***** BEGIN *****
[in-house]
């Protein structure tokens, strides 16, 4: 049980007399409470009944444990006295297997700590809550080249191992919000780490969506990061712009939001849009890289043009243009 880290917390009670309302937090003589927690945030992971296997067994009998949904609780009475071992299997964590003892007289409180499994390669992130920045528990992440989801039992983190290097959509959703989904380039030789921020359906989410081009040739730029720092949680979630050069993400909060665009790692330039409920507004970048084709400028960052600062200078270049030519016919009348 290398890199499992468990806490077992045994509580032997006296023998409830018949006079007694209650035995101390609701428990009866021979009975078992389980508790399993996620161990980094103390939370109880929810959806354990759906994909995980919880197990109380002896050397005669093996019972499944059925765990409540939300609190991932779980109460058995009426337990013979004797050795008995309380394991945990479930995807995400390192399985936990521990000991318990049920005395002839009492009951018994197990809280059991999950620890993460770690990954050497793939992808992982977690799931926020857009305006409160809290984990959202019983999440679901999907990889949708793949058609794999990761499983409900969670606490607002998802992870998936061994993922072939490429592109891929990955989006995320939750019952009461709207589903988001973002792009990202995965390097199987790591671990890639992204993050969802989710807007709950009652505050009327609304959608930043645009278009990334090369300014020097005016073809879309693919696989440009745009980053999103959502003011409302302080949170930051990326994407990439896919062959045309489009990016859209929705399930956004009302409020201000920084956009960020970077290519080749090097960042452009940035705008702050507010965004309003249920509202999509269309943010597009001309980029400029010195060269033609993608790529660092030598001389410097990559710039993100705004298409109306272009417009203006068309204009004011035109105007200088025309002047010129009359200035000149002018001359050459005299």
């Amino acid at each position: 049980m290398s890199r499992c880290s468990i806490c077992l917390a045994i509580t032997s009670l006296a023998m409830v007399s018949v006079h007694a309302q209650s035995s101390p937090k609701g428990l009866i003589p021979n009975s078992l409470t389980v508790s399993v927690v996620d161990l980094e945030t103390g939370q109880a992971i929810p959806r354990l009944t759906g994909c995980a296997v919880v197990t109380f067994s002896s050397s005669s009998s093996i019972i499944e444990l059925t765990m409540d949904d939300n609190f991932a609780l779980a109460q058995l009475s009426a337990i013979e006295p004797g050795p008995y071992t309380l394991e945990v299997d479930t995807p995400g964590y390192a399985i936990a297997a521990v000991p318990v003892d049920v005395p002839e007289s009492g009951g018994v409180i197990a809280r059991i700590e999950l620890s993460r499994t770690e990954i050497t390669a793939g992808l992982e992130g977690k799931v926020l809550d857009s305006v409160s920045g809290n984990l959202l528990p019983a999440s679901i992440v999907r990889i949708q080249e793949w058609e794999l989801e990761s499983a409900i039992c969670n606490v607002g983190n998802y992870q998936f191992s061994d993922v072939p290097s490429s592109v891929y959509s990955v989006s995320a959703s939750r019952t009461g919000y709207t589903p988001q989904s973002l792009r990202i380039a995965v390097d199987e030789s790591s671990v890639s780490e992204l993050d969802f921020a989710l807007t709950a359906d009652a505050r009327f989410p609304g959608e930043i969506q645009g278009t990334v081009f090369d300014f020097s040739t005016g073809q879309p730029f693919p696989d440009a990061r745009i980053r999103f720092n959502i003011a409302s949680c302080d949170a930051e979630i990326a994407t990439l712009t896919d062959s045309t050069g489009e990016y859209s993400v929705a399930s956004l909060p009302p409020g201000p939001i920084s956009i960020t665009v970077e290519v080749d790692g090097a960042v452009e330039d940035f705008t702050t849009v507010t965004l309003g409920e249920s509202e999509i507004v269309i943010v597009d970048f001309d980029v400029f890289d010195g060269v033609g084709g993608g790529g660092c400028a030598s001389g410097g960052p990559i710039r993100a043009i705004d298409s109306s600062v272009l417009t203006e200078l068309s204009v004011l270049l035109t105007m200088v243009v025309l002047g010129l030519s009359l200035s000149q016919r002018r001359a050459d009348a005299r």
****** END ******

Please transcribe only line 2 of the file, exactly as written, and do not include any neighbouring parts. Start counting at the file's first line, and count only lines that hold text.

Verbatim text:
């Protein structure tokens, strides 16, 4: 049980007399409470009944444990006295297997700590809550080249191992919000780490969506990061712009939001849009890289043009243009 880290917390009670309302937090003589927690945030992971296997067994009998949904609780009475071992299997964590003892007289409180499994390669992130920045528990992440989801039992983190290097959509959703989904380039030789921020359906989410081009040739730029720092949680979630050069993400909060665009790692330039409920507004970048084709400028960052600062200078270049030519016919009348 290398890199499992468990806490077992045994509580032997006296023998409830018949006079007694209650035995101390609701428990009866021979009975078992389980508790399993996620161990980094103390939370109880929810959806354990759906994909995980919880197990109380002896050397005669093996019972499944059925765990409540939300609190991932779980109460058995009426337990013979004797050795008995309380394991945990479930995807995400390192399985936990521990000991318990049920005395002839009492009951018994197990809280059991999950620890993460770690990954050497793939992808992982977690799931926020857009305006409160809290984990959202019983999440679901999907990889949708793949058609794999990761499983409900969670606490607002998802992870998936061994993922072939490429592109891929990955989006995320939750019952009461709207589903988001973002792009990202995965390097199987790591671990890639992204993050969802989710807007709950009652505050009327609304959608930043645009278009990334090369300014020097005016073809879309693919696989440009745009980053999103959502003011409302302080949170930051990326994407990439896919062959045309489009990016859209929705399930956004009302409020201000920084956009960020970077290519080749090097960042452009940035705008702050507010965004309003249920509202999509269309943010597009001309980029400029010195060269033609993608790529660092030598001389410097990559710039993100705004298409109306272009417009203006068309204009004011035109105007200088025309002047010129009359200035000149002018001359050459005299």